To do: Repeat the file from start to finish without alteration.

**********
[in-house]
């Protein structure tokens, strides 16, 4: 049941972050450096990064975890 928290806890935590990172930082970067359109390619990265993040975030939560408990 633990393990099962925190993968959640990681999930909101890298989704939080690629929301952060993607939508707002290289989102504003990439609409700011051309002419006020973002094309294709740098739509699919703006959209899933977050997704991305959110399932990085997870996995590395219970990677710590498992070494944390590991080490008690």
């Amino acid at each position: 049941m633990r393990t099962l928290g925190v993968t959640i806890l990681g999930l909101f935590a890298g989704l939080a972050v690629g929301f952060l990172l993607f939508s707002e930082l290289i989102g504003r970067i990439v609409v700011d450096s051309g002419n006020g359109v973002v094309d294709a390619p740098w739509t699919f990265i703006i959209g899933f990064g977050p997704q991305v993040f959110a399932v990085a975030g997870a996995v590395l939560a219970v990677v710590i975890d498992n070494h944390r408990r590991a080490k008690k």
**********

[in-house]
């Protein structure tokens, strides 16, 4: 049941972050450096990064975890 928290806890935590990172930082970067359109390619990265993040975030939560408990 633990393990099962925190993968959640990681999930909101890298989704939080690629929301952060993607939508707002290289989102504003990439609409700011051309002419006020973002094309294709740098739509699919703006959209899933977050997704991305959110399932990085997870996995590395219970990677710590498992070494944390590991080490008690």
């Amino acid at each position: 049941m633990r393990t099962l928290g925190v993968t959640i806890l990681g999930l909101f935590a890298g989704l939080a972050v690629g929301f952060l990172l993607f939508s707002e930082l290289i989102g504003r970067i990439v609409v700011d450096s051309g002419n006020g359109v973002v094309d294709a390619p740098w739509t699919f990265i703006i959209g899933f990064g977050p997704q991305v993040f959110a399932v990085a975030g997870a996995v590395l939560a219970v990677v710590i975890d498992n070494h944390r408990r590991a080490k008690k």